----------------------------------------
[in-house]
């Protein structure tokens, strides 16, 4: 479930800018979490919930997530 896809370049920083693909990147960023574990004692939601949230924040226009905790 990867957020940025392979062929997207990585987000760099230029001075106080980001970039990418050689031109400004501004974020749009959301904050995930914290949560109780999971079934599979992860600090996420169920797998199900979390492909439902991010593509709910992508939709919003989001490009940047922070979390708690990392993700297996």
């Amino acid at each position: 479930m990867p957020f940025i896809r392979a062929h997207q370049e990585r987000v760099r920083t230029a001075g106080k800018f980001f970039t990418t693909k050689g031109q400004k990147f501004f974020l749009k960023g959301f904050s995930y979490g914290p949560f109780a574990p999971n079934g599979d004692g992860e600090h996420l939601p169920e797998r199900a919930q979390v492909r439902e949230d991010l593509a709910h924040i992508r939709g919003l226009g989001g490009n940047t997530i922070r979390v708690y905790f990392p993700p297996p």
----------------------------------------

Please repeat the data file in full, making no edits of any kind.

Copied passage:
[in-house]
């Protein structure tokens, strides 16, 4: 479930800018979490919930997530 896809370049920083693909990147960023574990004692939601949230924040226009905790 990867957020940025392979062929997207990585987000760099230029001075106080980001970039990418050689031109400004501004974020749009959301904050995930914290949560109780999971079934599979992860600090996420169920797998199900979390492909439902991010593509709910992508939709919003989001490009940047922070979390708690990392993700297996």
């Amino acid at each position: 479930m990867p957020f940025i896809r392979a062929h997207q370049e990585r987000v760099r920083t230029a001075g106080k800018f980001f970039t990418t693909k050689g031109q400004k990147f501004f974020l749009k960023g959301f904050s995930y979490g914290p949560f109780a574990p999971n079934g599979d004692g992860e600090h996420l939601p169920e797998r199900a919930q979390v492909r439902e949230d991010l593509a709910h924040i992508r939709g919003l226009g989001g490009n940047t997530i922070r979390v708690y905790f990392p993700p297996p």